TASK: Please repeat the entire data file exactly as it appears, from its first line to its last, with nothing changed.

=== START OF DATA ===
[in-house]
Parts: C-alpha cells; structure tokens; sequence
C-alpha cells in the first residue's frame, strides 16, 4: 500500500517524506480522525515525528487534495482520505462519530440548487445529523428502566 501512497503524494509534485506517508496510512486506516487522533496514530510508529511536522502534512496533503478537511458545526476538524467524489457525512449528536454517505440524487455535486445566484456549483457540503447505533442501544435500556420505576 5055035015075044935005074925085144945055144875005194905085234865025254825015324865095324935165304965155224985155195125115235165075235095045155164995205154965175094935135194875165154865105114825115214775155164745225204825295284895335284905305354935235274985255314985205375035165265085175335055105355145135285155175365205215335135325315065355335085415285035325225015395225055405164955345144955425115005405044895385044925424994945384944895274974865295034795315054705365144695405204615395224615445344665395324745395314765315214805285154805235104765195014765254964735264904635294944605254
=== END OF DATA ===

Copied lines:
[in-house]
Parts: C-alpha cells; structure tokens; sequence
C-alpha cells in the first residue's frame, strides 16, 4: 500500500517524506480522525515525528487534495482520505462519530440548487445529523428502566 501512497503524494509534485506517508496510512486506516487522533496514530510508529511536522502534512496533503478537511458545526476538524467524489457525512449528536454517505440524487455535486445566484456549483457540503447505533442501544435500556420505576 5055035015075044935005074925085144945055144875005194905085234865025254825015324865095324935165304965155224985155195125115235165075235095045155164995205154965175094935135194875165154865105114825115214775155164745225204825295284895335284905305354935235274985255314985205375035165265085175335055105355145135285155175365205215335135325315065355335085415285035325225015395225055405164955345144955425115005405044895385044925424994945384944895274974865295034795315054705365144695405204615395224615445344665395324745395314765315214805285154805235104765195014765254964735264904635294944605254